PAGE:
It was an innocent go route off the right hash. Tony Romo probably has thrown this specific kind of deep ball thousands of times in practice, and that's not counting the first thousand.
Miles Austin's job was to get clean off the line and shoot straight downfield. This was no complicated out-and-up -- no double-moves here. Beat the corner, and go. Call it a fly route. A streak. Or in Chargers head coach Norv Turner's tree, a "nine" route. Turner as in the former Cowboys offensive coordinator, who used to be current Cowboys head coach Jason Garrett's boss.
But maybe it should be called "The Play that Changed the Season."
Following a Jake Ballard touchdown, Big Blue still trailed Dallas by six with 2:25 left in the game. A completion was the only thing standing between the Cowboys improving to 8-5 and having a stranglehold on the NFC East that would put the Giants behind the playoff picture 8-ball. Remember, the wild-card openings were pretty much slipping under the horizon with Detroit and Atlanta both having superior won-loss records.
Romo took a seven-step drop out of the 'gun, one of his pitty-pat-tap-tap-tap seven-step dropbacks, when the ball gets out of his hand in about two seconds. Not enough time for the Giants' seven-man pass rush to get there. Just enough time for Austin to break past New York cornerback Aaron Ross and tip toe just inside the numbers on your radio dial, left to right.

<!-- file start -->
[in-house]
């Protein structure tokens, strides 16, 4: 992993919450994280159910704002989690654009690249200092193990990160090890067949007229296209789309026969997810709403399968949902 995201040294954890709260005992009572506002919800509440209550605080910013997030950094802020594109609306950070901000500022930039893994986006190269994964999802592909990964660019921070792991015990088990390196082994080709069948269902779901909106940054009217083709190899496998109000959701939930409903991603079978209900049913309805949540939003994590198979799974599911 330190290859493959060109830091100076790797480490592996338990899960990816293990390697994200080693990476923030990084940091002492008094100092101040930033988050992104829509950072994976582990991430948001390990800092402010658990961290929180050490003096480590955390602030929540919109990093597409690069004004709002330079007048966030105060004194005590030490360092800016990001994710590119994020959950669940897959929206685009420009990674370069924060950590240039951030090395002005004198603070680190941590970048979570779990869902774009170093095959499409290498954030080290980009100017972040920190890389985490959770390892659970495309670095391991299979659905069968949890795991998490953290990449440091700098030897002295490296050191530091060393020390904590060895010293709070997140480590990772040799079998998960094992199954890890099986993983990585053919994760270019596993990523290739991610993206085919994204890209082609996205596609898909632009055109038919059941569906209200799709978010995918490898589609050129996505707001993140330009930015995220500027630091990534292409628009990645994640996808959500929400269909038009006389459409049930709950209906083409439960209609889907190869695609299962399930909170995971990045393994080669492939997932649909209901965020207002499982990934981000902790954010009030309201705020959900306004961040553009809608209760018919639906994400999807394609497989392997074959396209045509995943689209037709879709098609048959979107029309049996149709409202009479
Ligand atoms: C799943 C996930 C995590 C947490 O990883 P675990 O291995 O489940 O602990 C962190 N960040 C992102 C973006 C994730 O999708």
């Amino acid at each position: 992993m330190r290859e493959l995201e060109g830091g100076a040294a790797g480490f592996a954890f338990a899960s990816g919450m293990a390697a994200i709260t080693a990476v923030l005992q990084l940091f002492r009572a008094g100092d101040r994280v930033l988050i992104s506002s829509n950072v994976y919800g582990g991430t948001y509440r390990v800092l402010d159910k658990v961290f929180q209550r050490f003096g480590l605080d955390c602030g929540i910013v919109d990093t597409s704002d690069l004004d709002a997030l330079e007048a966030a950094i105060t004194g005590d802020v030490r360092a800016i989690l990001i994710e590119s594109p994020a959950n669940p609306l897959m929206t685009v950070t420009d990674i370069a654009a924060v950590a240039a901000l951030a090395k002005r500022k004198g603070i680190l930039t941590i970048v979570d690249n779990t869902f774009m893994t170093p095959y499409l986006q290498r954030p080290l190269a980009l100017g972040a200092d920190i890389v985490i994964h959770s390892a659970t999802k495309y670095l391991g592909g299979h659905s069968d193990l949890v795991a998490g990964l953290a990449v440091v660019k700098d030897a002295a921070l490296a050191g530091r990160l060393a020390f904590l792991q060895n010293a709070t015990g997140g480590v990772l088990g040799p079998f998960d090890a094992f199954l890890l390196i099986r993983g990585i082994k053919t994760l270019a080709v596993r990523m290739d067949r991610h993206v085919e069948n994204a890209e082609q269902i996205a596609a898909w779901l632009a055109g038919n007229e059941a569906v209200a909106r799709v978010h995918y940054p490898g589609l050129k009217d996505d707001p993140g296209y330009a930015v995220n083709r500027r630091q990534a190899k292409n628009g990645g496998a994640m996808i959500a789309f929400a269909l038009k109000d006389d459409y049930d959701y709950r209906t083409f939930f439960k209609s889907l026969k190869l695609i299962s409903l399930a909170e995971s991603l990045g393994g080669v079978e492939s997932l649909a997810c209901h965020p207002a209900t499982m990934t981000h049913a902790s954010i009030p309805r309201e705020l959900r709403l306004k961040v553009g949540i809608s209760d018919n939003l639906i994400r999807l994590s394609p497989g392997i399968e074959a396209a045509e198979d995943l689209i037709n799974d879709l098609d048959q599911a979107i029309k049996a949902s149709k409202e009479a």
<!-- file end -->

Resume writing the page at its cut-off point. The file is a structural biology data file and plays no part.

With no safety help, it was a touchdown in waiting.
The protection was good. Romo looked off just enough to make sure he had his "Y" receiver open down the seam. It was there. Austin was there. And so was the ball …
The several million people watching NBC's coverage thought the Cowboys had it. Even the most casual of fan, with one eye on Facebook, the other on the game, saw the ball sailing with Austin running underneath. But something happened along the way. Austin didn't get there … at least not in time. The ball fell harmlessly to the turf at the 48-yard line.
Did Romo overthrow his receiver and ultimately the division title, another late-game blunder in the rolodex of lost plays his detractors enjoy bringing up more than their past conquests at long-forgotten frat parties? Did Austin's hamstring, which flared up twice during the season and was an antagonist to the primary receiver in Garrett's attack, cause a 70 percent effort on a pass that needed a 100 percent rundown?
Romo had another explanation after the game.
"Miles said it got lost in the lights," he said. "He looked up and just saw the lights. Obviously you don't want those things to happen. Miles had a great game tonight, he did a great job for us."
After a Dallas punt, Eli Manning engineered a quick touchdown drive to put New York up by three. Romo answered, making two big throws to Austin, including a 23-yarder that put the Cowboys in position for the game-tying kick. One Jason Pierre-Paul blocked kick later, and the failed connection to Austin loomed very, very large.
But none of it would've happened without the big win in Big D, and going a step further, if Austin made that catch.
"(The Giants) were dead in the water," former Giants receiver Amani Toomer said. "They would've had no opportunity, if they would have had lost that game. We would have been talking in New York after the game about 'Who's going to be our next coach? Who's going to be our next running back?' That's the type of conversation that we would be having."
"For them to do what they did, after losing four games in a row, to go down to a rival team and come back with four minutes left, that's when I thought this team might have something. They might be special."
And what about a wide receiver supposedly losing a ball in the lights?
Said Toomer: "I always told young receivers, 'don't be looking at the lights!"